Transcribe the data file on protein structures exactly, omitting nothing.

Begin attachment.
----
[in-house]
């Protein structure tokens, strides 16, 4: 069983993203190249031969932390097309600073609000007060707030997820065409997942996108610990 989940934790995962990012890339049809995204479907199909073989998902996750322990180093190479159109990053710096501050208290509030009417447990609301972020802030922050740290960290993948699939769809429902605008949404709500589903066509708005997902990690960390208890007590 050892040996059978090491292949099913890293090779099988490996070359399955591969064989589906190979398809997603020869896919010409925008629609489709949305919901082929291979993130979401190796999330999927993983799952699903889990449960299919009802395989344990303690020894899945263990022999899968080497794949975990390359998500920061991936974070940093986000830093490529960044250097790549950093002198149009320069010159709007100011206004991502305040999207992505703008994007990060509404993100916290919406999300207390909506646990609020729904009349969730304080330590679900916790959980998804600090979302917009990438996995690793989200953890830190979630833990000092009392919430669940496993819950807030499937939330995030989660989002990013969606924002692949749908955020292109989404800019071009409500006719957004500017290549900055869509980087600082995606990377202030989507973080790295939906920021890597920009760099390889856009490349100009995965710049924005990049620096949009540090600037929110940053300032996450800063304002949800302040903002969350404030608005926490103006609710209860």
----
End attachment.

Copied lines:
[in-house]
């Protein structure tokens, strides 16, 4: 069983993203190249031969932390097309600073609000007060707030997820065409997942996108610990 989940934790995962990012890339049809995204479907199909073989998902996750322990180093190479159109990053710096501050208290509030009417447990609301972020802030922050740290960290993948699939769809429902605008949404709500589903066509708005997902990690960390208890007590 050892040996059978090491292949099913890293090779099988490996070359399955591969064989589906190979398809997603020869896919010409925008629609489709949305919901082929291979993130979401190796999330999927993983799952699903889990449960299919009802395989344990303690020894899945263990022999899968080497794949975990390359998500920061991936974070940093986000830093490529960044250097790549950093002198149009320069010159709007100011206004991502305040999207992505703008994007990060509404993100916290919406999300207390909506646990609020729904009349969730304080330590679900916790959980998804600090979302917009990438996995690793989200953890830190979630833990000092009392919430669940496993819950807030499937939330995030989660989002990013969606924002692949749908955020292109989404800019071009409500006719957004500017290549900055869509980087600082995606990377202030989507973080790295939906920021890597920009760099390889856009490349100009995965710049924005990049620096949009540090600037929110940053300032996450800063304002949800302040903002969350404030608005926490103006609710209860």